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Chapter 3
Men Are Cheaper Than Guns


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Intellectual Capital And Bootstrapping


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Entrepreneurial America

Following the senseless and inhuman attack on the World Trade Center and the Pentagon, America and the world have been in shock and in grief.

There are no words to adequately express the sympathy that I or the people of the civilized world feel for the friends and families of those killed in these cowardly attacks. There are no words to adequately convey the respect and admiration that we have for the brave firefighters, police, and rescue personnel who risk their lives and health to protect us or who died in the line of duty.

There are no words to adequately describe our disgust and loathing for those creatures who planned and carried out these ungodly acts. And, there are no words to adequately describe our disappointment and revulsion in those very few pseudo-Americans who bring disgrace upon our great nation by taking out their anger upon innocent Arab-Americans.

Some say we should have been better prepared for these attacks. But, that isn't the American way. While other nations have built factories for products not yet needed, but anticipated as being needed in the future, and tried to micromanage their economy, America has always been an entrepreneurial nation. We don't like to spend a lot of time preplanning for events that might never happen, although we know we probably should plan more. We don't like to build factories that sit idle.

Americans don't tend to take action until a clear opportunity or need presents itself. But, when an opportunity or need does presents itself, Americans are quick to respond in creative ways to capitalize on opportunities or to solve problems. This is the hallmark of an entrepreneur.

Some call Americans lazy or refer to us as a "McDonald's culture." Yet, most nations throughout the world try to emulate our economic success. While a few great nations, such as India and Russia, have incorporated a growing spirit of entrepreneurship into their cultures, some other nations want economic greatness and success while trying to limit the opportunities and freedoms of their people and denying democracy and equality to all. It doesn't work that way.

Democracy, freedom, opportunity, entrepreneurship, and success go hand-in-hand. Americans tend to do what they want with their lives and that is the culture of life. As a country, we try to open up opportunity to everyone so that each person has the greatest chance of fulfilling personal ambitions, dreams, and a uniquely satisfying life. That is the underlying strength of our country. What we ask most of citizens is that they actively pursue their dreams.

The people who are most critical of America usually promote and live in a culture of repression and failure. A culture and worldview that tries to restrict the lives and opportunities of various members of its society.

A bright friend once told me that he thought democracy and capitalism would spread throughout the world despite the best efforts of regimes opposed to it. He argued that modern communication was too strong. Modern communication clearly shows the entire world the freedoms and financial success that Americans and people of other modern democratic and entrepreneurial countries have. When ambitious, but oppressed, people see just what can be with their lives, they are unlikely to remain dormant to a regime that opposes their personal growth and offers them only poverty. A repressive culture or regime always wants to restrict access to outside news.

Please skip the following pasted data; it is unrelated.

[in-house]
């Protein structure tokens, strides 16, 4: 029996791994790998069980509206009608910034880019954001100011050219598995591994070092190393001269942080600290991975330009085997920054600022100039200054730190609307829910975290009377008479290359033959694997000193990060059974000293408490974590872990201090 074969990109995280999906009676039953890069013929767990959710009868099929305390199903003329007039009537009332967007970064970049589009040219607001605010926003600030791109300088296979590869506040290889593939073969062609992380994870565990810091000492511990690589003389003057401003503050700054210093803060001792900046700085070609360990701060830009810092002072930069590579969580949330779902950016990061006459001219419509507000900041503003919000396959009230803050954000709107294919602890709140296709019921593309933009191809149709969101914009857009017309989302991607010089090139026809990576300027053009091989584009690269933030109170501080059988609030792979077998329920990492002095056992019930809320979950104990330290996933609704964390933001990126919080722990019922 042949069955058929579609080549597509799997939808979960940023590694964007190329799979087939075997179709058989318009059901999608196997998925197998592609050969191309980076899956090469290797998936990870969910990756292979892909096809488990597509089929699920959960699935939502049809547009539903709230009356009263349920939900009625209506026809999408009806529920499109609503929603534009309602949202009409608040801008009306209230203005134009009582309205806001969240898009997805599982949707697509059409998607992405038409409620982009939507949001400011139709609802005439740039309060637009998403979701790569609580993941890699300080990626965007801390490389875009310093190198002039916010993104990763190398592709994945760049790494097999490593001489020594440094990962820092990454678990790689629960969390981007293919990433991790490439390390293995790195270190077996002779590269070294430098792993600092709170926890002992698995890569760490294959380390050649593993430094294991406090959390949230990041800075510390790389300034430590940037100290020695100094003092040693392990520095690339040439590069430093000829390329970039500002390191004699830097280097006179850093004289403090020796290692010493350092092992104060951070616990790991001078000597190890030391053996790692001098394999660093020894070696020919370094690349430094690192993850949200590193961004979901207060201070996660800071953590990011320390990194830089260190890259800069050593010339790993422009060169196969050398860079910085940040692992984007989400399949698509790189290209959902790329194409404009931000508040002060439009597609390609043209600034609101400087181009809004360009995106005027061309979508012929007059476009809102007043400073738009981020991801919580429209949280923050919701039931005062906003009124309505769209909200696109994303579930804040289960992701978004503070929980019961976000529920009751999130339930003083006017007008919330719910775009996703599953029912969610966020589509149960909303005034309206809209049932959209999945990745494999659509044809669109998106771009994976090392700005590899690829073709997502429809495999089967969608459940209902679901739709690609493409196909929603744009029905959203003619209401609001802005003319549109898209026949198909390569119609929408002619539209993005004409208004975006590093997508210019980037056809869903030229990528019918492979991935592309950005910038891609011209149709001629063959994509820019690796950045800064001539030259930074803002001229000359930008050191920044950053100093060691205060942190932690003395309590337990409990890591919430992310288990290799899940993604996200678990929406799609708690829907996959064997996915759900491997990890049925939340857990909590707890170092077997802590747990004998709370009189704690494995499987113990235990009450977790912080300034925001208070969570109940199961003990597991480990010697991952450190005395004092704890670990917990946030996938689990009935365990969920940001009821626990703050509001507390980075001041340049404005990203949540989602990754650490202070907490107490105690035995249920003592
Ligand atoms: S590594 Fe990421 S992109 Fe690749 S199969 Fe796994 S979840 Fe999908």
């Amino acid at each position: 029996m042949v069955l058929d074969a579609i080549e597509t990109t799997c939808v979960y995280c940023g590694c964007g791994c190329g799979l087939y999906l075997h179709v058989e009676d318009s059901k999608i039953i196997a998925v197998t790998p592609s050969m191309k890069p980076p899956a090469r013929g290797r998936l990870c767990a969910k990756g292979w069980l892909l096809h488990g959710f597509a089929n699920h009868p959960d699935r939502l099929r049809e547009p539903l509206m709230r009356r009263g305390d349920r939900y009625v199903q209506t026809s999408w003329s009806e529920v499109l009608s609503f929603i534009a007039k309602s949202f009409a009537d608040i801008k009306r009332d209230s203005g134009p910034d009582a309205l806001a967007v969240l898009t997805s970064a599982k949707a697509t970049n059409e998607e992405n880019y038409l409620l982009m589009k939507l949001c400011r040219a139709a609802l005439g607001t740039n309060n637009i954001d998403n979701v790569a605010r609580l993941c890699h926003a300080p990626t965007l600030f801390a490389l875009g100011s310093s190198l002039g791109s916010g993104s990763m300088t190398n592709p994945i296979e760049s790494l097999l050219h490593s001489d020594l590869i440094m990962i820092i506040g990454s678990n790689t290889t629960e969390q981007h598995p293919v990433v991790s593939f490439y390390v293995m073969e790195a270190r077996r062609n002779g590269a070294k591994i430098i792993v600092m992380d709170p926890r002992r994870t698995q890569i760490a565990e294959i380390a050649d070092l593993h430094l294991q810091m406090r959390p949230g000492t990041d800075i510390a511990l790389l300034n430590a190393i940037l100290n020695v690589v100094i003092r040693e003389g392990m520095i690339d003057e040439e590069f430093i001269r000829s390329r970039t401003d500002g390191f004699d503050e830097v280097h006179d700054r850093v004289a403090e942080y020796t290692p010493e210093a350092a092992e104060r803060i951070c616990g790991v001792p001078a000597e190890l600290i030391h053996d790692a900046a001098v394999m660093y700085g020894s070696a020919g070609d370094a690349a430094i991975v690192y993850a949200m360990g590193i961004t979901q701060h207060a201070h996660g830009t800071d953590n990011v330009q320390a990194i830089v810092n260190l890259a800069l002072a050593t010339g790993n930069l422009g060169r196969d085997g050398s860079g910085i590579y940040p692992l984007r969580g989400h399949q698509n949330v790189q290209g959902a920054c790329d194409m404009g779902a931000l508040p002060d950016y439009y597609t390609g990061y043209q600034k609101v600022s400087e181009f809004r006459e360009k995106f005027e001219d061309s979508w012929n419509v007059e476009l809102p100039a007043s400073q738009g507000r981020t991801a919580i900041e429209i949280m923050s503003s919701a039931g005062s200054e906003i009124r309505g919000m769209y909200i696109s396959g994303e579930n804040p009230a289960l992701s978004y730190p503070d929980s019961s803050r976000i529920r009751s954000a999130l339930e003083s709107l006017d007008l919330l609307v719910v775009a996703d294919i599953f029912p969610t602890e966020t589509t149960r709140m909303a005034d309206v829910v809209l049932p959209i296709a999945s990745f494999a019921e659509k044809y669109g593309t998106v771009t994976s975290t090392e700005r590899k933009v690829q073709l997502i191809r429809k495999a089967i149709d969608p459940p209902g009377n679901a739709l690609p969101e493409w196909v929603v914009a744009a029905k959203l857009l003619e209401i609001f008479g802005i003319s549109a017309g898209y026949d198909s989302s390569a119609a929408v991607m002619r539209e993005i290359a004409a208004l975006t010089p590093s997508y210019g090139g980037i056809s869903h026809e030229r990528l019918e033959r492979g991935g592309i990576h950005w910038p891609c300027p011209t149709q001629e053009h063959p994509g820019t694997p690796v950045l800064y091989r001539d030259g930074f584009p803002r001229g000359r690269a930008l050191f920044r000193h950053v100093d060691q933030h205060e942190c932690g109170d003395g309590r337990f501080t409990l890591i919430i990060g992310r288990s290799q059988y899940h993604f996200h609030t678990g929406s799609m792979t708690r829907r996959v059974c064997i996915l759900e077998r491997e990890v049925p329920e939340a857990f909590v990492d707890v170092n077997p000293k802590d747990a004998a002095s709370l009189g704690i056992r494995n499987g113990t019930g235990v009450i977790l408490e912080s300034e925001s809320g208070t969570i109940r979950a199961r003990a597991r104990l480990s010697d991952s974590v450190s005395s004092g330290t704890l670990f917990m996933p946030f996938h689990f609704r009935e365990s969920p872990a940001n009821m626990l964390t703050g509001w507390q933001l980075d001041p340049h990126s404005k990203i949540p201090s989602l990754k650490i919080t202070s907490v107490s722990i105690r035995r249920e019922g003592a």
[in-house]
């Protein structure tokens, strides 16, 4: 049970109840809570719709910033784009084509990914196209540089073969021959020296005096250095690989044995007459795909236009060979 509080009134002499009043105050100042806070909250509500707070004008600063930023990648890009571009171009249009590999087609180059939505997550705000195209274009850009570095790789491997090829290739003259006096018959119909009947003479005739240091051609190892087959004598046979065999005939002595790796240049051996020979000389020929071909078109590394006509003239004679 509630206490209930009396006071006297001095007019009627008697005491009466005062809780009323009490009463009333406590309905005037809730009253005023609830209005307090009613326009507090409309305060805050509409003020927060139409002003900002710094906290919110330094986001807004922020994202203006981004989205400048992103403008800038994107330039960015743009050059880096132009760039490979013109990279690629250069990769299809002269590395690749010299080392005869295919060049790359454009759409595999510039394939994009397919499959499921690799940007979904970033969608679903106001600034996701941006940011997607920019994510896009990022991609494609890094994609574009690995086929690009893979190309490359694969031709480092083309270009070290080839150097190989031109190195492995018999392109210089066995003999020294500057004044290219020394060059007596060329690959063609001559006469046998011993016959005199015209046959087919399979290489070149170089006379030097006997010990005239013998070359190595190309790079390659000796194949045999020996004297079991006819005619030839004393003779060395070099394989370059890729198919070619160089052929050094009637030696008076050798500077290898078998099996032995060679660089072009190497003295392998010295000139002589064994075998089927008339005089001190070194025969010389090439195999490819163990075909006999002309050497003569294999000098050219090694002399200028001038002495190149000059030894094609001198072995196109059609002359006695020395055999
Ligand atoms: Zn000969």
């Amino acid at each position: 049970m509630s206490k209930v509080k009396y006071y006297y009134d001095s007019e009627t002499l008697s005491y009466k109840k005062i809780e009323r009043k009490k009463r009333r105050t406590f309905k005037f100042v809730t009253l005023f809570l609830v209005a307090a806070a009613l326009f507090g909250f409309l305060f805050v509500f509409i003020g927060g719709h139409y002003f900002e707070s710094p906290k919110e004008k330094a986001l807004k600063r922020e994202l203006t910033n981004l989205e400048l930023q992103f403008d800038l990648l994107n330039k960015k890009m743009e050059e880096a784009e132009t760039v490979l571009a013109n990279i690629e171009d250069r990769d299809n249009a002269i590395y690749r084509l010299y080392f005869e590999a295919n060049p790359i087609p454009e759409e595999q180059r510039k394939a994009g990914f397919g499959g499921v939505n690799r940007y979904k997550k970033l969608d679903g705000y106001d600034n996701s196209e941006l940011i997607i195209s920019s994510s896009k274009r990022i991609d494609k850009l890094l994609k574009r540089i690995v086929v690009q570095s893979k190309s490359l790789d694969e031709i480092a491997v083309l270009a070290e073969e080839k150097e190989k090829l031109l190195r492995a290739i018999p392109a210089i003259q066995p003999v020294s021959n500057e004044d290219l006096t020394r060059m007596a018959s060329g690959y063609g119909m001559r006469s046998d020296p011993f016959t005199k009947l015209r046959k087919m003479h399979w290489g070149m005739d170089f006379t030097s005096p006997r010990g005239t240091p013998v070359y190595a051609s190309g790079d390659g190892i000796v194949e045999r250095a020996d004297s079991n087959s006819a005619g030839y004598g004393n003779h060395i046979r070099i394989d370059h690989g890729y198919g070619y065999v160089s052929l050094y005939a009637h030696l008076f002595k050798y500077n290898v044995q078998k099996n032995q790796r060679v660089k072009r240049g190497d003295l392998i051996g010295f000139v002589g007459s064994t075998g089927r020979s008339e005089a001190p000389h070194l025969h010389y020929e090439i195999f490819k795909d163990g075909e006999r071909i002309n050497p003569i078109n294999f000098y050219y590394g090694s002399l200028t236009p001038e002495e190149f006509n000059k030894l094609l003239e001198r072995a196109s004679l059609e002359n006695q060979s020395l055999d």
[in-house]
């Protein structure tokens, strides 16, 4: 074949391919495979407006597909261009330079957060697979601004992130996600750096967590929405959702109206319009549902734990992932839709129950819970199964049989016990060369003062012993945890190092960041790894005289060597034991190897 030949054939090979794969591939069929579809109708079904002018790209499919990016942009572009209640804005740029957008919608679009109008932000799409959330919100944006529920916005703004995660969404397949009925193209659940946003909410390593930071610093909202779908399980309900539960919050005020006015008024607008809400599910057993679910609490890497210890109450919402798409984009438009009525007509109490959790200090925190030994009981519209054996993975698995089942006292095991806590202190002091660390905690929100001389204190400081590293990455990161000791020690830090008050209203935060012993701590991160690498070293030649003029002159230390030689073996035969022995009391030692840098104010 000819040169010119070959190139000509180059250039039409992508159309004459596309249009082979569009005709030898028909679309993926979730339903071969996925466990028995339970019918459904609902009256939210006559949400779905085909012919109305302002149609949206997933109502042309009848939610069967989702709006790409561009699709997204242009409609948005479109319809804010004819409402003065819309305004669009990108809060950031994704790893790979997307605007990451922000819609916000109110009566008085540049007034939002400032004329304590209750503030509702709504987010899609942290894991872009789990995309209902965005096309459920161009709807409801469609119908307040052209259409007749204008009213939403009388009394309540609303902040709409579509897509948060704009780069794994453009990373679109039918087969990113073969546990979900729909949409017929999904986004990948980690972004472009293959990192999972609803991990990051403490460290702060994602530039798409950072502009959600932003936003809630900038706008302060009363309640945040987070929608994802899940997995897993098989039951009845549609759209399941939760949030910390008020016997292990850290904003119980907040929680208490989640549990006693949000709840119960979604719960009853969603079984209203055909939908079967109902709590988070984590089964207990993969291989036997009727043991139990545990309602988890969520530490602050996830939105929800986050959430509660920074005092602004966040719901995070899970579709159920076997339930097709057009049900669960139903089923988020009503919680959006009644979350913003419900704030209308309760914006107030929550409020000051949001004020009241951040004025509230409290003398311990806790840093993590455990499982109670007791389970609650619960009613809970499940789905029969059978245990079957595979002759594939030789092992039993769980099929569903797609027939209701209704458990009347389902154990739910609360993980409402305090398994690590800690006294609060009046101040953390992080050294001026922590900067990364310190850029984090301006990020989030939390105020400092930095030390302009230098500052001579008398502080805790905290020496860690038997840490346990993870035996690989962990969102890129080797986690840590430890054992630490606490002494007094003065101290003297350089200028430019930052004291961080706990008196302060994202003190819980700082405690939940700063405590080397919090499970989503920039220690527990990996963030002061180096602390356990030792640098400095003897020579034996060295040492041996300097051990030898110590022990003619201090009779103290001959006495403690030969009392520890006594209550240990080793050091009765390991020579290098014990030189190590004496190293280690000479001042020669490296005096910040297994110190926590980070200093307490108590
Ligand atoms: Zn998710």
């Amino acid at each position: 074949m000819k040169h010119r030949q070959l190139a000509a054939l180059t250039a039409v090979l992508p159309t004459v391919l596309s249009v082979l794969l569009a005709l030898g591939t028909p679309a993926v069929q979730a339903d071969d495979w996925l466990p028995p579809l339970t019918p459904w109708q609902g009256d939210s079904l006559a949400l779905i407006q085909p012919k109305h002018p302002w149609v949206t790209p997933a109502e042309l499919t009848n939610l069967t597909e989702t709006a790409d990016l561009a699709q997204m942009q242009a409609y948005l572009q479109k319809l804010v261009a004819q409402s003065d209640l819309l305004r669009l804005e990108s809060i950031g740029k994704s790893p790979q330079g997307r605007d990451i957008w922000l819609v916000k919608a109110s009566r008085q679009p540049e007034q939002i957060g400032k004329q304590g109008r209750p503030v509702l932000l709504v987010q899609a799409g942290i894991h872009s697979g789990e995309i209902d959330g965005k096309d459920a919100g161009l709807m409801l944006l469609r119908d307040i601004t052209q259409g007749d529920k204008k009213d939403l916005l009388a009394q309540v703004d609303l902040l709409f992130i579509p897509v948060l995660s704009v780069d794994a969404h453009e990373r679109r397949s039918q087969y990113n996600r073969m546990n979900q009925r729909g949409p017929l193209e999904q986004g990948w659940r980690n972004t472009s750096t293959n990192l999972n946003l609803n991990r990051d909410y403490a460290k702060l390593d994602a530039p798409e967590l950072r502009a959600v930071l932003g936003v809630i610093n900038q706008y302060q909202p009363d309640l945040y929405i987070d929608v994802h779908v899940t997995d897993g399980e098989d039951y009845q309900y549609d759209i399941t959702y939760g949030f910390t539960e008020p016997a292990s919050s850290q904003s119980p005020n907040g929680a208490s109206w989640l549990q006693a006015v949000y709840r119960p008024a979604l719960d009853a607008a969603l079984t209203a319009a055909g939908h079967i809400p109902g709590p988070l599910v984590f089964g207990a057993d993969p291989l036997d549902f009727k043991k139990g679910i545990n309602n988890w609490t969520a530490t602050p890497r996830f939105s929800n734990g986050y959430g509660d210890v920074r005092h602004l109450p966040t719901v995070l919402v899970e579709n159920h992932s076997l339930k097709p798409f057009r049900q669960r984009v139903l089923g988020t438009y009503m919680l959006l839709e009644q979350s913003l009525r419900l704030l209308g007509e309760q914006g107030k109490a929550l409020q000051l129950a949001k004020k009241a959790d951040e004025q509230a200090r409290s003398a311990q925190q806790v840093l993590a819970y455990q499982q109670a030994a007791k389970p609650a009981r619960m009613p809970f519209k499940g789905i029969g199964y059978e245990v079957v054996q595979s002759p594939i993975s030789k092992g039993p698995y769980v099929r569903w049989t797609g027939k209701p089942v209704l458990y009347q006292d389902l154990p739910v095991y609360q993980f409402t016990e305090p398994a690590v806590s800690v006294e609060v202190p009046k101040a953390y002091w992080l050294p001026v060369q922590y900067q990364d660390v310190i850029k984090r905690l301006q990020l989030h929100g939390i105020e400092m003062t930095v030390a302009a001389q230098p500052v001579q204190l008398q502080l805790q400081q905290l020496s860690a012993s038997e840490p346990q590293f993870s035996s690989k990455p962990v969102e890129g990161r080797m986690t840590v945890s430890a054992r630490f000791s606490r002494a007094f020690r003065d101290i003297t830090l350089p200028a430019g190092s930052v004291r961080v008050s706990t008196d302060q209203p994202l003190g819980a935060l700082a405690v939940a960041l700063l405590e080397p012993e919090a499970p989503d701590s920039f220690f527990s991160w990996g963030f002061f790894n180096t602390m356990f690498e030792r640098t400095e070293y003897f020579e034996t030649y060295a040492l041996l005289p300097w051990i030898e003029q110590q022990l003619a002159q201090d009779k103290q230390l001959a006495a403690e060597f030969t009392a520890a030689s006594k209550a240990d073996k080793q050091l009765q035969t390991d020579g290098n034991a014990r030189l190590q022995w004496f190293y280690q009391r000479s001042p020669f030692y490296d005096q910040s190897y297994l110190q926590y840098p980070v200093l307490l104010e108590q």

It is unsurprising that such a horrendous act of terror would originate from an isolated country such as Afghanistan led by a backward regime such as the Taliban, which is notorious for its repression of women, Christianity, and Judaism. All the Taliban has to offer its people is a cult of death. And, in the end, life always beats death.

While we are in shock, as President Bush advised, we must get back to work. We must carry on with our business. Four days of absorbing expenses without earning any revenue has cost the airlines billions of dollars. Billions more might well be lost to the airlines if members of the world become afraid to fly. It's amazing to realize how valuable every business day and every ounce of public goodwill toward an industry is.

Business owners should stop and calculate how many days of being closed it would take to eliminate profitability and push them into losses. For most businesses, it's not that many. Business, like life, demands activity. Revenue is the lifeblood of business.

It's easy to overlook just how important each individual's economic contribution to society is. It's only when we see an entire industry shut down that we see the huge overall contribution each individual makes, both as a producer and as a consumer.

While there is a tendency for people to wring their hands and wonder what they can do to help America recover from this tragedy, I'm a fan of Stephen Covey's philosophy of concentrating upon your circle of influence, even if your circle of concern is far greater.

Few of us will have an active role in bringing the perpetrators of this crime to justice. Few of us will have an active role in building future anti-terrorist measures into our society. Few of us will be able to offer direct comfort to the people most adversely affected by this attack. Yet, there is a tremendous amount we can do.

In addition to contributing to the American Red Cross and other legitimate organizations that are positioned to help, we can remain producers and consumers. We can continue to work hard, and we can continue to buy. Amazingly enough, that is a serious personal strike against anyone who opposes world democracy and capitalism.